We're back to square one on the week as far as most major indexes are concerned. But you wouldn't know it by Thursday's and Friday's action. We're also back to the previous matter of light volume rallies and heavy volume selling, meaning distribution. Earnings overall were expected to be weak, but corporate revenues weren't expected to decline by this much. The litany of disappointments is quite long: (MSFT), (IBM), (INTC), (GOOG), (CMG), (MCD), (GE), (AMD) and so on.
The normal rotation away from tech to more conservative sectors like financials (XLF), consumer discretionary (XLY), healthcare (XLV) and so forth came to an abrupt end, at least on Friday. Better relative performance? Perhaps, but most carbon-based investors could care less about such arcane institutional distinctions. Friday was a "get me out" day.
The dollar (UUP) was stronger, which crushed precious metals (GLD) and (SLV), and commodity tracking sectors (DBC). Overall, a very ugly day. Stocks had their worst day in four months, which is the opposite of the previous week's headline of best week in five months -- wash, rinse and repeat.
In the eurozone, EU ministers have an agreement to provide a banking regulatory vehicle. But the details and calendar of doing so are sketchy. The Spanish delay strategy is clearly designed to seek a better set of conditions for a bailout. They don't need one "today," but will eventually. So the meme going around bullish circles today that the eurozone is fixed is laughable.
There isn't much to add, as now the FOMC meeting next week is in focus, not to mention the election and other potential surprises. The FOMC will make another announcement on Wednesday. They have very few tools left at their disposal, except perhaps lowering bank reserve requirements. Cutting interest rates to zero doesn't seem a sensible option. Perhaps even the glamor of the Bernanke/Draghi Put is fading as well. Another presidential debate, then it's a sprint to the finish. Given the tightness of the polls, ZeroHedge posted the notion of a Gore/Bush type of election outcome, which could take us to the fiscal cliff in a political mess. How fun would that be?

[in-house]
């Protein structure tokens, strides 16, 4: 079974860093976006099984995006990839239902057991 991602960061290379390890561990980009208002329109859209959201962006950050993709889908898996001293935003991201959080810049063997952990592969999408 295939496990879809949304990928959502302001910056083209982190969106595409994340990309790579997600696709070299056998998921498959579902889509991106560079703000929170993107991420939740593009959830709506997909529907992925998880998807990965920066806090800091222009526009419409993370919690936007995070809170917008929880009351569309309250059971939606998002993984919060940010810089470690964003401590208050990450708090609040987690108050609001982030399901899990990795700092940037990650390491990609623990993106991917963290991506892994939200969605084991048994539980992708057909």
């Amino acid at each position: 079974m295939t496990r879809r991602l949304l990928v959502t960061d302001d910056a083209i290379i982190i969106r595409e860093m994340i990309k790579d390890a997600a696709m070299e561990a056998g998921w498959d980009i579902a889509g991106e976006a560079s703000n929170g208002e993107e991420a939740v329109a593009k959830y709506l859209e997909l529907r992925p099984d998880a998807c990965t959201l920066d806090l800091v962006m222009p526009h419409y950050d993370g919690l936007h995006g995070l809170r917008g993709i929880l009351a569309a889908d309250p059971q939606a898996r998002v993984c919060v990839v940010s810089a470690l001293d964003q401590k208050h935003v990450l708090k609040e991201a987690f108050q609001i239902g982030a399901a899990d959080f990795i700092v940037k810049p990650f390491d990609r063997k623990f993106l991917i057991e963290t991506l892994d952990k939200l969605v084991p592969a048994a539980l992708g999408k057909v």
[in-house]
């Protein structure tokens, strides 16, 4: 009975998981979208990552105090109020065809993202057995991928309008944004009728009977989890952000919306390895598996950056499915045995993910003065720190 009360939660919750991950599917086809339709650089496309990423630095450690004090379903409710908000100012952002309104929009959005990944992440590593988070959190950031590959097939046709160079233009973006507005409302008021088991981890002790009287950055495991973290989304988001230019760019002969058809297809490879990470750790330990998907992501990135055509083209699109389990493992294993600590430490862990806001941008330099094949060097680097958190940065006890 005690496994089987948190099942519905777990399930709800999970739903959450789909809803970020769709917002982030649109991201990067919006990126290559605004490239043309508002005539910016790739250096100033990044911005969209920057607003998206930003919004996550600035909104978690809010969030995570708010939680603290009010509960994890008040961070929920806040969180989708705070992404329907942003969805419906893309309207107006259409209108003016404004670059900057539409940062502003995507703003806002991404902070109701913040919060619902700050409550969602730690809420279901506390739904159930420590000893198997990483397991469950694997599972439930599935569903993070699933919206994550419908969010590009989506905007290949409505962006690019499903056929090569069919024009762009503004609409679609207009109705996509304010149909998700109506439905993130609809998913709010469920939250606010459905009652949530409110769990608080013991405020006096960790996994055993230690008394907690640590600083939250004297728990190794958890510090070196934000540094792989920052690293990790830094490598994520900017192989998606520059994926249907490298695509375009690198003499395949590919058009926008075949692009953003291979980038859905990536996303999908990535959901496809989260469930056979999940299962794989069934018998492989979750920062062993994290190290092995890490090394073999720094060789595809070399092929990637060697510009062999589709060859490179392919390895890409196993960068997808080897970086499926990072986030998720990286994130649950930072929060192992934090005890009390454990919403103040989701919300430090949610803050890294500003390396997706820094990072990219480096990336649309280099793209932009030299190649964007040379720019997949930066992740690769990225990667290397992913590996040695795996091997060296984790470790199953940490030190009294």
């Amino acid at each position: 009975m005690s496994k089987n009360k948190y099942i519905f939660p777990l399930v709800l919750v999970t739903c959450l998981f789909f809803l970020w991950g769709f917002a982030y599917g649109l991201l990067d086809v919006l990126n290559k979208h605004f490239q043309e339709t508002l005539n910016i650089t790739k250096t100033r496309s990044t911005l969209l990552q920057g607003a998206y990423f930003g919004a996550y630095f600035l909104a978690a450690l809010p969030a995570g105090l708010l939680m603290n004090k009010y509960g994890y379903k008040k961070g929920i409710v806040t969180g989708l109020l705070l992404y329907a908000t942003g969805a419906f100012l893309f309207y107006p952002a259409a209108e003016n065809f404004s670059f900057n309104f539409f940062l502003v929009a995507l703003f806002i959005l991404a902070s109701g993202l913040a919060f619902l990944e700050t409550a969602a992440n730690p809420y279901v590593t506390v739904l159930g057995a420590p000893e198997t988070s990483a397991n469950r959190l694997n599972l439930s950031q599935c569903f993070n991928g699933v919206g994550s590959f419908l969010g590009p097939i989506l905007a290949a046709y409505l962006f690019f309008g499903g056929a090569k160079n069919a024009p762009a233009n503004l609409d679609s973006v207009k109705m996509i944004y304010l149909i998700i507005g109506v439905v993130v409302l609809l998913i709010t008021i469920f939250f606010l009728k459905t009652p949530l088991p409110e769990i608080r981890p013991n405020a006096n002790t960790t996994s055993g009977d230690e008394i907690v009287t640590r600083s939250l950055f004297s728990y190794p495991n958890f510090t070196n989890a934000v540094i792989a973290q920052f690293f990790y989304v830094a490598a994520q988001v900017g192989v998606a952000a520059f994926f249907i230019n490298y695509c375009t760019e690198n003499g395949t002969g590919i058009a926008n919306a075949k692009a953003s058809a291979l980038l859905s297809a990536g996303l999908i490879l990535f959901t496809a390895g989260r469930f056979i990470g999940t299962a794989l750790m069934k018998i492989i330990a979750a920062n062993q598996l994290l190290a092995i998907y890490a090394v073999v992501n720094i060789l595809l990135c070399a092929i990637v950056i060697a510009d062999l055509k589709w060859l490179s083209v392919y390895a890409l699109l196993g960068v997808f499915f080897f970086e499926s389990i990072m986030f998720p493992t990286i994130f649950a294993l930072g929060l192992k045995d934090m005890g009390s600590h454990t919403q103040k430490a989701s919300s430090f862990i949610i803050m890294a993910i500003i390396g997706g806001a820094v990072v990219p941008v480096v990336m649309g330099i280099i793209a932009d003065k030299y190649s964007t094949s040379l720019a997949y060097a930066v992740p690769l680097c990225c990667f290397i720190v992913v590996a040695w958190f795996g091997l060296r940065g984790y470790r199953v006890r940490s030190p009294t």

We had moved a substantial amount of the major index positions from long to cash at the beginning of the week. This seemed dumb by Thursday morning, but now seems neither astute nor dumb. So is it a buying opportunity, or just a move to the sidelines for now? We choose the latter for now. Trying to make sense of markets, especially in this centrally planned economy, can make anyone look foolish.
As indicated, volume was higher on selling, as no doubt many trailing stops were triggered. Breadth per the WSJ was quite negative, approaching a 10/90 day.
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The NYMO is a market breadth indicator that is based on the difference between the number of advancing and declining issues on the NYSE. When readings are +60/-60, markets are extended short-term.
The McClellan Summation Index is a long-term version of the McClellan Oscillator. It is a market breadth indicator, and interpretation is similar to that of the McClellan Oscillator, except that it is more suited to major trends. I believe readings of +1000/-1000 reveal markets as much extended.
The VIX is a widely used measure of market risk, and is often referred to as the "investor fear gauge." Our own interpretation is highlighted in the chart above. The VIX measures the level of put option activity over a 30-day period. Greater buying of put options (protection) causes the index to rise.
If you went away for a week and just now looked at weekly performance for most major averages, you'd just shrug, saying no big deal. But in fact, it was a big deal, as some sectors (tech and commodities) saw outsized losses, and late Thursday and Friday was a killer.
Volume once again picked up, as distribution in equities overall continues, and this is what matters. Insiders have been net sellers, as the uncertainty about taxes, healthcare costs, the fiscal cliff and elections have them taking their gains if they have them. This is important.
Next week, we have the last debate, and I wonder how many would rather watch Monday Night Football? Then the Fed issues another closely watched statement on Wednesday. More earnings are on the way, but the trend with those has been poor, especially on the revenue side.
Disclaimer: The ETF Digest maintains an active ETF trading portfolio and a wide selection of ETFs away from portfolios in an independent listing. Current "trading" positions in active portfolios, if any, are embedded within charts: Lazy & Hedged Lazy Portfolios maintain the follow positions: VT, MGV, BND, BSV, VGT, VWO, VNO, IAU, DJCI, DJP, VMBS, VIG, ILF, EWA, IEV, EWC, EWJ, EWG, & EWU.
The charts and comments are only the author's view of market activity and aren't recommendations to buy or sell any security. Market sectors and related ETFs are selected based on his opinion as to their importance in providing the viewer a comprehensive summary of market conditions for the featured period. Chart annotations aren't predictive of any future market action rather, they only demonstrate the author's opinion as to a range of possibilities going forward.